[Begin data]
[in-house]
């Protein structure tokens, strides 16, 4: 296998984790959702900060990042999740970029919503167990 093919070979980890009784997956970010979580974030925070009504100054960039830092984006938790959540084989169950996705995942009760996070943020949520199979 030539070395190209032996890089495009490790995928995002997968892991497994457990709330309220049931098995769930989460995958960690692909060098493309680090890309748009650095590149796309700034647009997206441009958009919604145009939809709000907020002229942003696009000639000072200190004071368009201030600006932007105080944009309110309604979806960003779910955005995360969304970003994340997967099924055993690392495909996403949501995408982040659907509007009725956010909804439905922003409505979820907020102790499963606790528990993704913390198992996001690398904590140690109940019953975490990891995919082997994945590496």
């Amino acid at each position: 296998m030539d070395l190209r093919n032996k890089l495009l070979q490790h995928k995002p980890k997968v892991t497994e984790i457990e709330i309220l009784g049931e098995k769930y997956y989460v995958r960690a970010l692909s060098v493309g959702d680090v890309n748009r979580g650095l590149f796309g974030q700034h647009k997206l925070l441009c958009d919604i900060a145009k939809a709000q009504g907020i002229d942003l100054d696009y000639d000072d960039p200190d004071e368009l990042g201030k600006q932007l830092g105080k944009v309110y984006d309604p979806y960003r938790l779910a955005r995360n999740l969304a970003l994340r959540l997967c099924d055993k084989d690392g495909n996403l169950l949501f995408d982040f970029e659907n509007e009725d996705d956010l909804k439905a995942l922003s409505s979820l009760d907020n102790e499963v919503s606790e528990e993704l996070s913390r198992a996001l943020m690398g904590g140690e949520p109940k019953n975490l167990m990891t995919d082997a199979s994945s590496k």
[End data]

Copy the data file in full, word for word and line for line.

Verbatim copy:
[in-house]
């Protein structure tokens, strides 16, 4: 296998984790959702900060990042999740970029919503167990 093919070979980890009784997956970010979580974030925070009504100054960039830092984006938790959540084989169950996705995942009760996070943020949520199979 030539070395190209032996890089495009490790995928995002997968892991497994457990709330309220049931098995769930989460995958960690692909060098493309680090890309748009650095590149796309700034647009997206441009958009919604145009939809709000907020002229942003696009000639000072200190004071368009201030600006932007105080944009309110309604979806960003779910955005995360969304970003994340997967099924055993690392495909996403949501995408982040659907509007009725956010909804439905922003409505979820907020102790499963606790528990993704913390198992996001690398904590140690109940019953975490990891995919082997994945590496």
């Amino acid at each position: 296998m030539d070395l190209r093919n032996k890089l495009l070979q490790h995928k995002p980890k997968v892991t497994e984790i457990e709330i309220l009784g049931e098995k769930y997956y989460v995958r960690a970010l692909s060098v493309g959702d680090v890309n748009r979580g650095l590149f796309g974030q700034h647009k997206l925070l441009c958009d919604i900060a145009k939809a709000q009504g907020i002229d942003l100054d696009y000639d000072d960039p200190d004071e368009l990042g201030k600006q932007l830092g105080k944009v309110y984006d309604p979806y960003r938790l779910a955005r995360n999740l969304a970003l994340r959540l997967c099924d055993k084989d690392g495909n996403l169950l949501f995408d982040f970029e659907n509007e009725d996705d956010l909804k439905a995942l922003s409505s979820l009760d907020n102790e499963v919503s606790e528990e993704l996070s913390r198992a996001l943020m690398g904590g140690e949520p109940k019953n975490l167990m990891t995919d082997a199979s994945s590496k």